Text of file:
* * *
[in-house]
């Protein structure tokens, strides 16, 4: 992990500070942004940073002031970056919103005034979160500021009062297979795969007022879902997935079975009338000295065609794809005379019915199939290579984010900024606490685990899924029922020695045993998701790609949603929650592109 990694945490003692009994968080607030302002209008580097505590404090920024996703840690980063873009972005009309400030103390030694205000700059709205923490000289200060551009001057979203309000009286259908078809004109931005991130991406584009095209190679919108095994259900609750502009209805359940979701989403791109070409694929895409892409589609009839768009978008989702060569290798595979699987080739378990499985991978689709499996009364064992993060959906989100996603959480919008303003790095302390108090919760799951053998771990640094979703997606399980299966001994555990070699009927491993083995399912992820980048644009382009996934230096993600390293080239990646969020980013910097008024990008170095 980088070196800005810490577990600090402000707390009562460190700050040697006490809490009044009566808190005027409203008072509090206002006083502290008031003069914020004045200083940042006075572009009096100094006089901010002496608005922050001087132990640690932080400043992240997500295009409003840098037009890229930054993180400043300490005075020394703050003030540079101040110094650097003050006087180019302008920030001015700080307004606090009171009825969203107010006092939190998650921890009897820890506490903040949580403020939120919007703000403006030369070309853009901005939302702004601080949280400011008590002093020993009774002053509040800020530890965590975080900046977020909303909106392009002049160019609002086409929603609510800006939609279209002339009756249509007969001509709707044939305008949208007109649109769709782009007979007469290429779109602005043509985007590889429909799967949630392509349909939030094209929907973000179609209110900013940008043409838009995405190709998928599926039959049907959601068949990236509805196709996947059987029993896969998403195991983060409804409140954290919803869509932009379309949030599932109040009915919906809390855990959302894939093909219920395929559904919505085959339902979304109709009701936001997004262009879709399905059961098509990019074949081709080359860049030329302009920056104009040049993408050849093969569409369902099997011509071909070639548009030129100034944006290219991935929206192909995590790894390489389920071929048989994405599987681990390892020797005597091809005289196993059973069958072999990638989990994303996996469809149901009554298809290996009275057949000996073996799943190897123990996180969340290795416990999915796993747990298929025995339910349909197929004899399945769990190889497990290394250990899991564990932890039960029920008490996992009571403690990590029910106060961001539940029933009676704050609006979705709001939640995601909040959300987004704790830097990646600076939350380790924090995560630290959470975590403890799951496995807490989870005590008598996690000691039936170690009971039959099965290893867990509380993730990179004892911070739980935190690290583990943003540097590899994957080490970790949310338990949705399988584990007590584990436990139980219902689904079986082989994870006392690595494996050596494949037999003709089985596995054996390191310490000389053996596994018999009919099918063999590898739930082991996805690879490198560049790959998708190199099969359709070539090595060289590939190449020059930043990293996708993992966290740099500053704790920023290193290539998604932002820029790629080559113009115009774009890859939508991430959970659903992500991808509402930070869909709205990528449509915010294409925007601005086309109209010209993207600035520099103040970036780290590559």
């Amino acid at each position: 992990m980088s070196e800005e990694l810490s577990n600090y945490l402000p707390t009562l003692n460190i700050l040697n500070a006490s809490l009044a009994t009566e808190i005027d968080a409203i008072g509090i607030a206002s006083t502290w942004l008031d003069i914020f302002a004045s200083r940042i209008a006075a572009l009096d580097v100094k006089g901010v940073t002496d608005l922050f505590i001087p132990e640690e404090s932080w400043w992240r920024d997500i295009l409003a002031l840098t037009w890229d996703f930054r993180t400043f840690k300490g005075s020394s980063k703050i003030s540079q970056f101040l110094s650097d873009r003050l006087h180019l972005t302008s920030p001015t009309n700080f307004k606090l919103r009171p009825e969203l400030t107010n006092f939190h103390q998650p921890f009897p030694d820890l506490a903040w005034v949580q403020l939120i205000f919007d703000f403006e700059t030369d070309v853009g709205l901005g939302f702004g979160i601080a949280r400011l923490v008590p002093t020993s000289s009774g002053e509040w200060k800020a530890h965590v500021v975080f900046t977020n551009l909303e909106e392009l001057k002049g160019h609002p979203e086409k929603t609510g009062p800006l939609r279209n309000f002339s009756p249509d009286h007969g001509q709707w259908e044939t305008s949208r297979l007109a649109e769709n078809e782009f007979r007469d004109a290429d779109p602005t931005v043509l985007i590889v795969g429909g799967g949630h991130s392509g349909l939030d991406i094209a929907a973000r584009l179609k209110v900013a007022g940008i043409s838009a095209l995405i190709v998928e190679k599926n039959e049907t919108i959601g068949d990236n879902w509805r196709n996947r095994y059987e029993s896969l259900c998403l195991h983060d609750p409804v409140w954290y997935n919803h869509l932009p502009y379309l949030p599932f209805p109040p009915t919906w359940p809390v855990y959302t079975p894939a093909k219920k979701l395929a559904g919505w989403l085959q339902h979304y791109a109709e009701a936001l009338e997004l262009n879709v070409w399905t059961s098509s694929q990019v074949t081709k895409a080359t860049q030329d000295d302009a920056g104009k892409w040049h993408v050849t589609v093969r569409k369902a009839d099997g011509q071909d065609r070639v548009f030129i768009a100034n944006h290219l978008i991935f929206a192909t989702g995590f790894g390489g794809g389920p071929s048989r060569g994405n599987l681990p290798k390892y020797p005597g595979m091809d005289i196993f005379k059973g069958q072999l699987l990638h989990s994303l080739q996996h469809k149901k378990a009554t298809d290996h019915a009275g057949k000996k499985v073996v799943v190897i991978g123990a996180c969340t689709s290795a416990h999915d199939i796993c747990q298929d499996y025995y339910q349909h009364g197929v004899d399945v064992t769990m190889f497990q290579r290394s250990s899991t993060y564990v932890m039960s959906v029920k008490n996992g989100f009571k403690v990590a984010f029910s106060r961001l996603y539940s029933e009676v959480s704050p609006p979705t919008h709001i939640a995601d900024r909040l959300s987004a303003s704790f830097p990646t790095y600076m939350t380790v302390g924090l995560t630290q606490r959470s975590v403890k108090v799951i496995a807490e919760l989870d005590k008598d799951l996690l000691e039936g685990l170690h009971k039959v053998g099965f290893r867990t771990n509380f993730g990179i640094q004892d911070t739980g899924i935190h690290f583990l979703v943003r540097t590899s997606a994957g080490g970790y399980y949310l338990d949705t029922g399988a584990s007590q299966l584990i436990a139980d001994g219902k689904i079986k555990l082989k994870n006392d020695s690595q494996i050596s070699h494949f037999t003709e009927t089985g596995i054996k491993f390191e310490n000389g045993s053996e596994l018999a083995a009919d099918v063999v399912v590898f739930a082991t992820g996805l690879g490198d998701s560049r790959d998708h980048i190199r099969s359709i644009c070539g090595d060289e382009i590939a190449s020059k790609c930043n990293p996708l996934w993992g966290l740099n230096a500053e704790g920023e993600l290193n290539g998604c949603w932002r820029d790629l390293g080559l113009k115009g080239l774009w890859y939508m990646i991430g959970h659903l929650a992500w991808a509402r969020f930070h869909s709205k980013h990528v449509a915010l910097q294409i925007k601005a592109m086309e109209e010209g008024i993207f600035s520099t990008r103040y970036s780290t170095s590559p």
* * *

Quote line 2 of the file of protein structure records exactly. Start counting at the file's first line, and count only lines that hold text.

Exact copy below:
């Protein structure tokens, strides 16, 4: 992990500070942004940073002031970056919103005034979160500021009062297979795969007022879902997935079975009338000295065609794809005379019915199939290579984010900024606490685990899924029922020695045993998701790609949603929650592109 990694945490003692009994968080607030302002209008580097505590404090920024996703840690980063873009972005009309400030103390030694205000700059709205923490000289200060551009001057979203309000009286259908078809004109931005991130991406584009095209190679919108095994259900609750502009209805359940979701989403791109070409694929895409892409589609009839768009978008989702060569290798595979699987080739378990499985991978689709499996009364064992993060959906989100996603959480919008303003790095302390108090919760799951053998771990640094979703997606399980299966001994555990070699009927491993083995399912992820980048644009382009996934230096993600390293080239990646969020980013910097008024990008170095 980088070196800005810490577990600090402000707390009562460190700050040697006490809490009044009566808190005027409203008072509090206002006083502290008031003069914020004045200083940042006075572009009096100094006089901010002496608005922050001087132990640690932080400043992240997500295009409003840098037009890229930054993180400043300490005075020394703050003030540079101040110094650097003050006087180019302008920030001015700080307004606090009171009825969203107010006092939190998650921890009897820890506490903040949580403020939120919007703000403006030369070309853009901005939302702004601080949280400011008590002093020993009774002053509040800020530890965590975080900046977020909303909106392009002049160019609002086409929603609510800006939609279209002339009756249509007969001509709707044939305008949208007109649109769709782009007979007469290429779109602005043509985007590889429909799967949630392509349909939030094209929907973000179609209110900013940008043409838009995405190709998928599926039959049907959601068949990236509805196709996947059987029993896969998403195991983060409804409140954290919803869509932009379309949030599932109040009915919906809390855990959302894939093909219920395929559904919505085959339902979304109709009701936001997004262009879709399905059961098509990019074949081709080359860049030329302009920056104009040049993408050849093969569409369902099997011509071909070639548009030129100034944006290219991935929206192909995590790894390489389920071929048989994405599987681990390892020797005597091809005289196993059973069958072999990638989990994303996996469809149901009554298809290996009275057949000996073996799943190897123990996180969340290795416990999915796993747990298929025995339910349909197929004899399945769990190889497990290394250990899991564990932890039960029920008490996992009571403690990590029910106060961001539940029933009676704050609006979705709001939640995601909040959300987004704790830097990646600076939350380790924090995560630290959470975590403890799951496995807490989870005590008598996690000691039936170690009971039959099965290893867990509380993730990179004892911070739980935190690290583990943003540097590899994957080490970790949310338990949705399988584990007590584990436990139980219902689904079986082989994870006392690595494996050596494949037999003709089985596995054996390191310490000389053996596994018999009919099918063999590898739930082991996805690879490198560049790959998708190199099969359709070539090595060289590939190449020059930043990293996708993992966290740099500053704790920023290193290539998604932002820029790629080559113009115009774009890859939508991430959970659903992500991808509402930070869909709205990528449509915010294409925007601005086309109209010209993207600035520099103040970036780290590559």